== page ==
Confusion at the polls: Which party’s candidates can you vote for?
A mix-up at the polls in South Anchorage almost kept one woman from voting the way she wanted in the state primary Tuesday.
Melissa Falcone, a registered nonpartisan voter, was told by election staff at Ocean View Elementary School that she couldn’t have a Republican ballot, even though the rules say she can. Anyone can vote Democrat in the primary, but the Republican party only allows its own members, undeclared or nonpartisan voters to weigh in on its candidates.
“It was very frustrating,” Falcone said. “It didn’t seem malicious, or on purpose, it just seemed like they weren’t really informed about it.”
Falcone was eventually given the Republican ballot and allowed to vote, but she said she wasn’t the only one initially turned away.
“I walk into the booth to vote and I hear them say, ‘well what about the other guy?’ And apparently the gentleman before me, I don’t know what he was registered as, but they had done the same thing,” she said. “They had asked him to vote on the Democrat ballot essentially.”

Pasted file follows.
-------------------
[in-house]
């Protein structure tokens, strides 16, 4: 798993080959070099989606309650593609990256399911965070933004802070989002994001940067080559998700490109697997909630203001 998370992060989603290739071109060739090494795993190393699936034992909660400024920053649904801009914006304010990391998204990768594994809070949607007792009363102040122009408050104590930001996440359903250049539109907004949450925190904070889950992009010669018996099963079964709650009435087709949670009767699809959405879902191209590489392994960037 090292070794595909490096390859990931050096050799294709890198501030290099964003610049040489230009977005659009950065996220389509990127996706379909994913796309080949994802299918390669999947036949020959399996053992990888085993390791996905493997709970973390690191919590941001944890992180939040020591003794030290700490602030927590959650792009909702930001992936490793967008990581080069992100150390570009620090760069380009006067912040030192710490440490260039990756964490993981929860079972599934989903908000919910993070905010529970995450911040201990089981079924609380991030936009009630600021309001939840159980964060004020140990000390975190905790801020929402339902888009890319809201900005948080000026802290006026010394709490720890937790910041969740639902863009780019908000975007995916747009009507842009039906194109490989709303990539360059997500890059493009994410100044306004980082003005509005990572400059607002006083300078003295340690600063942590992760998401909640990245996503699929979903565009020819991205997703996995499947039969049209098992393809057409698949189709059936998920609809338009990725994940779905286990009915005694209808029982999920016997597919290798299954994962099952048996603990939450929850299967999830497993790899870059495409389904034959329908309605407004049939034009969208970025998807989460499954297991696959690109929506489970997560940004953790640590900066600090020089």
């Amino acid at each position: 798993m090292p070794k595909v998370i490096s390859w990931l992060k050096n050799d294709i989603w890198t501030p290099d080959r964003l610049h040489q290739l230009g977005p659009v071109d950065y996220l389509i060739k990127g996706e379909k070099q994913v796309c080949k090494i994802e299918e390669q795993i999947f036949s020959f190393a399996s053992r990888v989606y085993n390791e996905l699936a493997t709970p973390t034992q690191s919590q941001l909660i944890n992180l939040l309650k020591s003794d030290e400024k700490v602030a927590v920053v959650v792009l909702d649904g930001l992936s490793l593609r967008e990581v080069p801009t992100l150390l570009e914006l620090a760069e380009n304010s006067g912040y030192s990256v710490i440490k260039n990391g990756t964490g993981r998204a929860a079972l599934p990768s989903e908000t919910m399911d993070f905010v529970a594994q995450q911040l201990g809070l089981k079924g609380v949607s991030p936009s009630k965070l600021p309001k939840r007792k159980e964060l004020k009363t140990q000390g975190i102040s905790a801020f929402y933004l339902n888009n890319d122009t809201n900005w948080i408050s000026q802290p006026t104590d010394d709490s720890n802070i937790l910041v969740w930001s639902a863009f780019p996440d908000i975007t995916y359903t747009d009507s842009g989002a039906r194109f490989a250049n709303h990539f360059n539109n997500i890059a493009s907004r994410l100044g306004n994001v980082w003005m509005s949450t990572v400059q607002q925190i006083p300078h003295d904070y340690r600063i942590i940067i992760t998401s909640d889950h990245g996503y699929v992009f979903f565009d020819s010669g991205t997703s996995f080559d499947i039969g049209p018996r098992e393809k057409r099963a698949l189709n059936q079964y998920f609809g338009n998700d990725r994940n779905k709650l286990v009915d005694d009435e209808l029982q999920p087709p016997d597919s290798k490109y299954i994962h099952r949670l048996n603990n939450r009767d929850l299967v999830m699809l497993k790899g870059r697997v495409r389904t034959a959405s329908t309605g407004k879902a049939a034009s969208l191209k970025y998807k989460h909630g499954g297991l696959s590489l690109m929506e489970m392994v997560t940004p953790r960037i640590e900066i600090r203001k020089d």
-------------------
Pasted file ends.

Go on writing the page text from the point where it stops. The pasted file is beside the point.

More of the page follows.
The Division of Elections confirmed it was a staff member’s error. Carol Thompson, absentee and petition manager at the Region II office in Anchorage, said there may have been one or two other cases at the same polling location. Thompson described election volunteer training as extensive.
“Election officials usually attend a four- to six-hour training session prior to election day,” Thompson said. “There’s always a little bit of confusion with the voters, as well as with some of our chair people, learning the process, you know, some chair people are new.”
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